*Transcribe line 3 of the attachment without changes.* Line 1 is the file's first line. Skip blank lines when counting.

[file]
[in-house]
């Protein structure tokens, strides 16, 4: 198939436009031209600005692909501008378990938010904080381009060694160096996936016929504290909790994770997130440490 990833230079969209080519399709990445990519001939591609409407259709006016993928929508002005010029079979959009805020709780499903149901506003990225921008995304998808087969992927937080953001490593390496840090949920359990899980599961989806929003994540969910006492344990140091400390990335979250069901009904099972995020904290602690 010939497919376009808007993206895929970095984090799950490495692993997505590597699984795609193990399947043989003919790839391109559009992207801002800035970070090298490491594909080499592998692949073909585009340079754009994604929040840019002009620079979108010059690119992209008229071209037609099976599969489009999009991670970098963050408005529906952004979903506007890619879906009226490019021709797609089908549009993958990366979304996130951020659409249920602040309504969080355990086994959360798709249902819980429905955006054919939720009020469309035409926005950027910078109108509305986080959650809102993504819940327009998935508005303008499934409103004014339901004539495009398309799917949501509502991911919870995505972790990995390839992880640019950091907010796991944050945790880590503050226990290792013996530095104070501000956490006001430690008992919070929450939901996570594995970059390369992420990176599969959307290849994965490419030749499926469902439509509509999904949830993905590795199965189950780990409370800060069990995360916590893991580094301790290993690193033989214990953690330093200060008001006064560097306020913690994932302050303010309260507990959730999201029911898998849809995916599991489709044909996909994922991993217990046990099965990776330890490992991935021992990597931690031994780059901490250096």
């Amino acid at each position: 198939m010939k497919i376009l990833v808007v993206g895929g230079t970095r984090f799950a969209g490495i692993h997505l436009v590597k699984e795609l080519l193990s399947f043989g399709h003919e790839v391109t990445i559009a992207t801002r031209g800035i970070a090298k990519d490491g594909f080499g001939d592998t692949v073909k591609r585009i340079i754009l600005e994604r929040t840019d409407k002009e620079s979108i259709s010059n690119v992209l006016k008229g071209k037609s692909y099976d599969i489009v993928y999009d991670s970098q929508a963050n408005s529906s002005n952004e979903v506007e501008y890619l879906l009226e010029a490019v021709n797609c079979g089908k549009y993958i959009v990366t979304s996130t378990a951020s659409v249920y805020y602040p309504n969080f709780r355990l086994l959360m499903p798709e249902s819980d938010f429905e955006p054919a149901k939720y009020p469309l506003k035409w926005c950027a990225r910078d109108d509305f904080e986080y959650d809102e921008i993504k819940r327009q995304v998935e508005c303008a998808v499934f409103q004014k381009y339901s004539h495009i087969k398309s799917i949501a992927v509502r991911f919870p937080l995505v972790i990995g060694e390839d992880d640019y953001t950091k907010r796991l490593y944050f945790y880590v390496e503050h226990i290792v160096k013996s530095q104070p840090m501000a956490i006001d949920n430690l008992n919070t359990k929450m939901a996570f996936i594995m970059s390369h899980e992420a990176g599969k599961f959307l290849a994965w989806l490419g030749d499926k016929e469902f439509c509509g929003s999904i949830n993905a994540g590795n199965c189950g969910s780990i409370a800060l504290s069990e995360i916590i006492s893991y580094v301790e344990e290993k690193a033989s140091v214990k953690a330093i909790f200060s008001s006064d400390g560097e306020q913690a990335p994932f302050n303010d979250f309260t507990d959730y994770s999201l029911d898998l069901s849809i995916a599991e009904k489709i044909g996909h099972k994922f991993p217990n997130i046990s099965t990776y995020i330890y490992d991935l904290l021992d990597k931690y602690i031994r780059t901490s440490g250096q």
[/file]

């Amino acid at each position: 198939m010939k497919i376009l990833v808007v993206g895929g230079t970095r984090f799950a969209g490495i692993h997505l436009v590597k699984e795609l080519l193990s399947f043989g399709h003919e790839v391109t990445i559009a992207t801002r031209g800035i970070a090298k990519d490491g594909f080499g001939d592998t692949v073909k591609r585009i340079i754009l600005e994604r929040t840019d409407k002009e620079s979108i259709s010059n690119v992209l006016k008229g071209k037609s692909y099976d599969i489009v993928y999009d991670s970098q929508a963050n408005s529906s002005n952004e979903v506007e501008y890619l879906l009226e010029a490019v021709n797609c079979g089908k549009y993958i959009v990366t979304s996130t378990a951020s659409v249920y805020y602040p309504n969080f709780r355990l086994l959360m499903p798709e249902s819980d938010f429905e955006p054919a149901k939720y009020p469309l506003k035409w926005c950027a990225r910078d109108d509305f904080e986080y959650d809102e921008i993504k819940r327009q995304v998935e508005c303008a998808v499934f409103q004014k381009y339901s004539h495009i087969k398309s799917i949501a992927v509502r991911f919870p937080l995505v972790i990995g060694e390839d992880d640019y953001t950091k907010r796991l490593y944050f945790y880590v390496e503050h226990i290792v160096k013996s530095q104070p840090m501000a956490i006001d949920n430690l008992n919070t359990k929450m939901a996570f996936i594995m970059s390369h899980e992420a990176g599969k599961f959307l290849a994965w989806l490419g030749d499926k016929e469902f439509c509509g929003s999904i949830n993905a994540g590795n199965c189950g969910s780990i409370a800060l504290s069990e995360i916590i006492s893991y580094v301790e344990e290993k690193a033989s140091v214990k953690a330093i909790f200060s008001s006064d400390g560097e306020q913690a990335p994932f302050n303010d979250f309260t507990d959730y994770s999201l029911d898998l069901s849809i995916a599991e009904k489709i044909g996909h099972k994922f991993p217990n997130i046990s099965t990776y995020i330890y490992d991935l904290l021992d990597k931690y602690i031994r780059t901490s440490g250096q």